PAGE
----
I have proudly been making headway with the outrageous task I have given myself: to convert my huge collection of vinyl recordings to digital format. I've made it through the "G's".
But my monumental task is being interrupted, for at least several weeks. Christmas is rearing its unforgiving head, and I've had to break in order to get my Christmas Cards out. Due to my upcoming trip to LA, from which I won't be returning until the middle of December, it was necessary to dispatch my cards this week. All 109 of them. Don't even ask.
So, music duplication has ceased. But not before I marveled at several albums which must be labelled "What Were They Thinking?"
I mentioned earlier "Doonesbury the musical." Why oh why would anyone think that the very topical, very current comic strip "Doonesbury" could be translated into a standard musical comedy? In spite of having in its cast Kate Burton (Richard's daughter, and a Tony nominee lately), Mark Linn-Baker (later on TV in "Perfect Strangers"), and Gary Beach (recently a Tony winner for "The Producers"), the show is a true disaster. The creators, which included Gary Trudeau himself, placed the music in the hands of Elizabeth Swados, who never met a melody she couldn't deconstruct. (Her big claim to fame was the fluke hit "Runaways," which I bet I'll have something to say about once I get to the R's. But we're still on the D's here...). Her atonal music sinks an already shaky concept, and "Doonesbury" failed to follow in the footsteps of other comics-to-musical hits such as "Annie," "L'il Abner", and "You're a Good Man, Charlie Brown."
I've run across two more "What Were They Thinking?" musicals in my collection. I've already confessed to being a Hermione Gingold fan, so when I ran across an album with her name on the cover, I pounced. The show happened in the late 50s, and was called "First Impressions." It's the musical version of (are you ready for this?): "Pride and Prejudice." Yes, somebody thought Jane Austen's novel would make a good musical. They were wrong. Gingold played the mother, and two of the daughters were played by Phyllis Newman and Polly Bergen (who's currently chewing the scenery on "Desperate Housewives"). When, in the opening number, Gingold laments the fact that she has Five Daughters who need husbands, I was reminded of Tevye and his five daughters, all of whom are more interesting than this bunch.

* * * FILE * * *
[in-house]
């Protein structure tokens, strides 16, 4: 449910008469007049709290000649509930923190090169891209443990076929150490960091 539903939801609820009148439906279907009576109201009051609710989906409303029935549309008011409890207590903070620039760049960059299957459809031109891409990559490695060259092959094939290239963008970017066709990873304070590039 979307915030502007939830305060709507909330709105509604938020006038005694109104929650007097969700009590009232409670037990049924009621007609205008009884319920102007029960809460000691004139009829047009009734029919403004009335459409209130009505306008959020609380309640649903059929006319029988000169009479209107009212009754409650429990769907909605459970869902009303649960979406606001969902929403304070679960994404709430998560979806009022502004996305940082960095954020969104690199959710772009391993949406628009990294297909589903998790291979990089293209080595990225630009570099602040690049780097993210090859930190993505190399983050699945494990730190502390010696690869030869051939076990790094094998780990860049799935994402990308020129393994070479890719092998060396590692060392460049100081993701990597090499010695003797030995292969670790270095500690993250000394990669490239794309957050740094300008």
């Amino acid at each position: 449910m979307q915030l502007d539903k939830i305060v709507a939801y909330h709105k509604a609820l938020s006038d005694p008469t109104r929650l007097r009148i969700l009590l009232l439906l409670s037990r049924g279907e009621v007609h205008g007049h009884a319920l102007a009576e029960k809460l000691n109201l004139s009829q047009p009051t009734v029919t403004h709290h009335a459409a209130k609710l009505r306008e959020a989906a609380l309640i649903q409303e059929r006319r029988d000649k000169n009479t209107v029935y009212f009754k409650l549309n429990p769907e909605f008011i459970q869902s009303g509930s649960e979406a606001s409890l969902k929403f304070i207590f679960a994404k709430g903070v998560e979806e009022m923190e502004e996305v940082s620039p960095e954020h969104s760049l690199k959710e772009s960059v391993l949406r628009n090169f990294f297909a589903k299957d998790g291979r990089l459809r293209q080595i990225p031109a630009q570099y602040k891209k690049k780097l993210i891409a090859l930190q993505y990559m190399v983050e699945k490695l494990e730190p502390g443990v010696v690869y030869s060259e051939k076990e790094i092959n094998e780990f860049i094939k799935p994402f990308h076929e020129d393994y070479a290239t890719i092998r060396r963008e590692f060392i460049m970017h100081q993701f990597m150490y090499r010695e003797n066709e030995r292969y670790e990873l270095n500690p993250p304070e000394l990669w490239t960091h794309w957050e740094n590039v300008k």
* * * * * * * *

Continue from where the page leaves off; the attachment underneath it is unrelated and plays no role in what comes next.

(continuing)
Perhaps the weirdest of this set of musicals was scored by none other than Charles Strauss, who should have known better. Who in the world would have thought that "Flowers For Algernon" should be a musical? This is a real corker, with a pre-Phantom Michael Crawford fawning his way through the thing as the retarded Charlie who suddenly gets better, grows up, sleeps with his doctor, then regresses to his childish state. I kid you not, there is even a vaudeville-type number between Crawford (as Charlie) and Algernon. In case you've forgotten who Algernon is, get ready: he's a mouse.
Truth be told, there is one number in this stinker which deserved some life outside, maybe in cabaret acts, called "I Really Loved You." But the ballad is rendered unlistenable by the slurred delivery of Crawford.
Wow. And yet I press on, loading these losers onto my hard drive, then burning a homemade CD. Who's the real loser, I wonder?